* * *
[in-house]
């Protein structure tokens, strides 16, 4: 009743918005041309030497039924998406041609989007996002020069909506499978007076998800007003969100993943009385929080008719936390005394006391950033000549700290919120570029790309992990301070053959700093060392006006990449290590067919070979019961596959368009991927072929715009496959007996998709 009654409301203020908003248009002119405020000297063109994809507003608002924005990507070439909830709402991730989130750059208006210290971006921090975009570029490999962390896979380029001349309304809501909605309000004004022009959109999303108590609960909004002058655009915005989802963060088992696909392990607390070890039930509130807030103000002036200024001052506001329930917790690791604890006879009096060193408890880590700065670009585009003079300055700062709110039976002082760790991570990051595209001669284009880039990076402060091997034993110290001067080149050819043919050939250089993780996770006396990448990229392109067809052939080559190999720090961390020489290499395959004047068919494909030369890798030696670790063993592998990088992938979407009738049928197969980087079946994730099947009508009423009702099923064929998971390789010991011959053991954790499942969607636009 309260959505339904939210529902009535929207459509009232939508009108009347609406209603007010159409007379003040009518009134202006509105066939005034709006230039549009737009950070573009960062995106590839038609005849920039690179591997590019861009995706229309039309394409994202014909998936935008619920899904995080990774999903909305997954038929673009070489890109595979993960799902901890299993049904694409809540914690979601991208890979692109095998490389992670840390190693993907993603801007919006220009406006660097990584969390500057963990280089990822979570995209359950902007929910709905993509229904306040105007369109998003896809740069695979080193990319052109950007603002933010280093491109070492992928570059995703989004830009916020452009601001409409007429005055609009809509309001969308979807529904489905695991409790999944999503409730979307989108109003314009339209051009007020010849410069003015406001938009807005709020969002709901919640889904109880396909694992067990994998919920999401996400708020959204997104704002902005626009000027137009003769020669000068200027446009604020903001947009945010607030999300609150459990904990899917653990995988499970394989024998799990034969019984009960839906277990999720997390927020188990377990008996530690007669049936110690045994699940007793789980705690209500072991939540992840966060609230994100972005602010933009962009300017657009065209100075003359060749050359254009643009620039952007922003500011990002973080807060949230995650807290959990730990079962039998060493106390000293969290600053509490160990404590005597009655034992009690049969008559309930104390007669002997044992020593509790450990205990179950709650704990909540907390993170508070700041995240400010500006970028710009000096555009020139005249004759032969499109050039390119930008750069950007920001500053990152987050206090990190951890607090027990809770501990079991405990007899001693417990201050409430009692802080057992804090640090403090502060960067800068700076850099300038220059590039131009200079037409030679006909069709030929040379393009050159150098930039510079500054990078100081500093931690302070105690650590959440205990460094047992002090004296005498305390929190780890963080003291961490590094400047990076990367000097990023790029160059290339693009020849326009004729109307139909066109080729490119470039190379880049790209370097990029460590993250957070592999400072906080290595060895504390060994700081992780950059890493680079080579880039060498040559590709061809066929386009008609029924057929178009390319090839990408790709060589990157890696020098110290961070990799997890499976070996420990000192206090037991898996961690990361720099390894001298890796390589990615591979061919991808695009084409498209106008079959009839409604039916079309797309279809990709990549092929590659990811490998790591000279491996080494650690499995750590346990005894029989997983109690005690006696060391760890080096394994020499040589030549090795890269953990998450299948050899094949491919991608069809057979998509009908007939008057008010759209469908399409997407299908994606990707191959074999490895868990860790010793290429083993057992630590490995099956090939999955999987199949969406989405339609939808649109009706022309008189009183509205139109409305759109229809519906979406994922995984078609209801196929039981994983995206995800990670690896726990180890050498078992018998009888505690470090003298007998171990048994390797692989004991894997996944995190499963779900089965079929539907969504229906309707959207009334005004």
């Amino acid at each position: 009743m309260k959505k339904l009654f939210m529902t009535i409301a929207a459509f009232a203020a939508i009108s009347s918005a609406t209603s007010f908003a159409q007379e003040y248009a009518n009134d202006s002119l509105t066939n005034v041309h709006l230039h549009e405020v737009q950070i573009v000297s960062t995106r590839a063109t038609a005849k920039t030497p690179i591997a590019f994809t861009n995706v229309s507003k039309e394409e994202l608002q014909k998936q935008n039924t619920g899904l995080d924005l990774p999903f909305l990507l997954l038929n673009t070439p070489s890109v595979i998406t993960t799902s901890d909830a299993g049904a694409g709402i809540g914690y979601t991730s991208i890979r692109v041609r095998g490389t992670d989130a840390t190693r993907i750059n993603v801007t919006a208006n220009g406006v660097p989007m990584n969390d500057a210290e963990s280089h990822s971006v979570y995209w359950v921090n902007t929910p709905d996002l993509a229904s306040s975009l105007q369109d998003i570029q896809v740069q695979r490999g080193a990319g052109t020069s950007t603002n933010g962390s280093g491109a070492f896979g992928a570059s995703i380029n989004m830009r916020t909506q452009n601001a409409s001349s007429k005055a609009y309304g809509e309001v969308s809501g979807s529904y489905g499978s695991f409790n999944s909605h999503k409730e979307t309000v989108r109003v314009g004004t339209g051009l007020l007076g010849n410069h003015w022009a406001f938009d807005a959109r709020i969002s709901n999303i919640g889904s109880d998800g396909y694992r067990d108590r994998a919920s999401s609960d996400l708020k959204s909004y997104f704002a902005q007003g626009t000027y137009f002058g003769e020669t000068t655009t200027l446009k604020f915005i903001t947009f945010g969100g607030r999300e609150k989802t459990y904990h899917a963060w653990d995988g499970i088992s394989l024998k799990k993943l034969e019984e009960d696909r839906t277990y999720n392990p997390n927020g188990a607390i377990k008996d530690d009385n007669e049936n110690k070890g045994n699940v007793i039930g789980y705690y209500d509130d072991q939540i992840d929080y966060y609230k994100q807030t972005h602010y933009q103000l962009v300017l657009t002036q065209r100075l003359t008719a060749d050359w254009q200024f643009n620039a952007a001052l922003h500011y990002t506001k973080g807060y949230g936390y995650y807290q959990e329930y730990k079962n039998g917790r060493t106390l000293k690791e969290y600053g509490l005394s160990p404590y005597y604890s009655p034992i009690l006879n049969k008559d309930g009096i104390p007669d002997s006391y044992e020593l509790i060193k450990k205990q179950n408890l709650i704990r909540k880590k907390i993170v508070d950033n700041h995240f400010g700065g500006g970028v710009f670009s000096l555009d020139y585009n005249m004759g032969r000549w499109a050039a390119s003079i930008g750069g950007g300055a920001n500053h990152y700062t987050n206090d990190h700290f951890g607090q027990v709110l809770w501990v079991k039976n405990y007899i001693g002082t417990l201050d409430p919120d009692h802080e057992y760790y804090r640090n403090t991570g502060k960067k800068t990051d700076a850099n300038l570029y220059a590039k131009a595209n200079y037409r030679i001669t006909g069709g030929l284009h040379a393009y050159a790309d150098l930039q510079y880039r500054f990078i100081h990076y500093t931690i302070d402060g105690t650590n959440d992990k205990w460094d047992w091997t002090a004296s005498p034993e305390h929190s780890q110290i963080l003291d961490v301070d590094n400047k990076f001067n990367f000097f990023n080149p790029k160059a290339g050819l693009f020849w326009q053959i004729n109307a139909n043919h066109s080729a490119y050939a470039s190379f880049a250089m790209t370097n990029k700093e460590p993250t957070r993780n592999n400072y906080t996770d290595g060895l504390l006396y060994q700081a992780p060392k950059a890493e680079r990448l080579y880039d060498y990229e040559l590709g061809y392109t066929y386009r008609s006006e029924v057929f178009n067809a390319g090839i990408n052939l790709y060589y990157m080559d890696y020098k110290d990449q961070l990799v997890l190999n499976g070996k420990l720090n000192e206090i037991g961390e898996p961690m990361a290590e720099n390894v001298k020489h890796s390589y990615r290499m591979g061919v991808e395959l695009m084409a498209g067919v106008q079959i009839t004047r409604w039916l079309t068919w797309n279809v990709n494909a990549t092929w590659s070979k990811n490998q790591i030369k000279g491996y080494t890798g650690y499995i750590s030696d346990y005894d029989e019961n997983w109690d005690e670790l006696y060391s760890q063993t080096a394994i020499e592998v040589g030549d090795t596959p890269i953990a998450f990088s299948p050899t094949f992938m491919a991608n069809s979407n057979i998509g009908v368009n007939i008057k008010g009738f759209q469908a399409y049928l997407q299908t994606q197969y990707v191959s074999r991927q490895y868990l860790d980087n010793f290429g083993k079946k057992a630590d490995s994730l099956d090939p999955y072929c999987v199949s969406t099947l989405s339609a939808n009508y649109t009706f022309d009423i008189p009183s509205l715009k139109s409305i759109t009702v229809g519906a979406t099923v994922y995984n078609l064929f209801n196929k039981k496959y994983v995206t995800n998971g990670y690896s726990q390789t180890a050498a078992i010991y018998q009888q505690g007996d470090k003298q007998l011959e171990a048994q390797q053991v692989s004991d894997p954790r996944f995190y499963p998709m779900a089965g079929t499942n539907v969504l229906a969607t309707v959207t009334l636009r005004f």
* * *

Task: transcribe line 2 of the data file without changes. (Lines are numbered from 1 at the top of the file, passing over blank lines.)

């Protein structure tokens, strides 16, 4: 009743918005041309030497039924998406041609989007996002020069909506499978007076998800007003969100993943009385929080008719936390005394006391950033000549700290919120570029790309992990301070053959700093060392006006990449290590067919070979019961596959368009991927072929715009496959007996998709 009654409301203020908003248009002119405020000297063109994809507003608002924005990507070439909830709402991730989130750059208006210290971006921090975009570029490999962390896979380029001349309304809501909605309000004004022009959109999303108590609960909004002058655009915005989802963060088992696909392990607390070890039930509130807030103000002036200024001052506001329930917790690791604890006879009096060193408890880590700065670009585009003079300055700062709110039976002082760790991570990051595209001669284009880039990076402060091997034993110290001067080149050819043919050939250089993780996770006396990448990229392109067809052939080559190999720090961390020489290499395959004047068919494909030369890798030696670790063993592998990088992938979407009738049928197969980087079946994730099947009508009423009702099923064929998971390789010991011959053991954790499942969607636009 309260959505339904939210529902009535929207459509009232939508009108009347609406209603007010159409007379003040009518009134202006509105066939005034709006230039549009737009950070573009960062995106590839038609005849920039690179591997590019861009995706229309039309394409994202014909998936935008619920899904995080990774999903909305997954038929673009070489890109595979993960799902901890299993049904694409809540914690979601991208890979692109095998490389992670840390190693993907993603801007919006220009406006660097990584969390500057963990280089990822979570995209359950902007929910709905993509229904306040105007369109998003896809740069695979080193990319052109950007603002933010280093491109070492992928570059995703989004830009916020452009601001409409007429005055609009809509309001969308979807529904489905695991409790999944999503409730979307989108109003314009339209051009007020010849410069003015406001938009807005709020969002709901919640889904109880396909694992067990994998919920999401996400708020959204997104704002902005626009000027137009003769020669000068200027446009604020903001947009945010607030999300609150459990904990899917653990995988499970394989024998799990034969019984009960839906277990999720997390927020188990377990008996530690007669049936110690045994699940007793789980705690209500072991939540992840966060609230994100972005602010933009962009300017657009065209100075003359060749050359254009643009620039952007922003500011990002973080807060949230995650807290959990730990079962039998060493106390000293969290600053509490160990404590005597009655034992009690049969008559309930104390007669002997044992020593509790450990205990179950709650704990909540907390993170508070700041995240400010500006970028710009000096555009020139005249004759032969499109050039390119930008750069950007920001500053990152987050206090990190951890607090027990809770501990079991405990007899001693417990201050409430009692802080057992804090640090403090502060960067800068700076850099300038220059590039131009200079037409030679006909069709030929040379393009050159150098930039510079500054990078100081500093931690302070105690650590959440205990460094047992002090004296005498305390929190780890963080003291961490590094400047990076990367000097990023790029160059290339693009020849326009004729109307139909066109080729490119470039190379880049790209370097990029460590993250957070592999400072906080290595060895504390060994700081992780950059890493680079080579880039060498040559590709061809066929386009008609029924057929178009390319090839990408790709060589990157890696020098110290961070990799997890499976070996420990000192206090037991898996961690990361720099390894001298890796390589990615591979061919991808695009084409498209106008079959009839409604039916079309797309279809990709990549092929590659990811490998790591000279491996080494650690499995750590346990005894029989997983109690005690006696060391760890080096394994020499040589030549090795890269953990998450299948050899094949491919991608069809057979998509009908007939008057008010759209469908399409997407299908994606990707191959074999490895868990860790010793290429083993057992630590490995099956090939999955999987199949969406989405339609939808649109009706022309008189009183509205139109409305759109229809519906979406994922995984078609209801196929039981994983995206995800990670690896726990180890050498078992018998009888505690470090003298007998171990048994390797692989004991894997996944995190499963779900089965079929539907969504229906309707959207009334005004």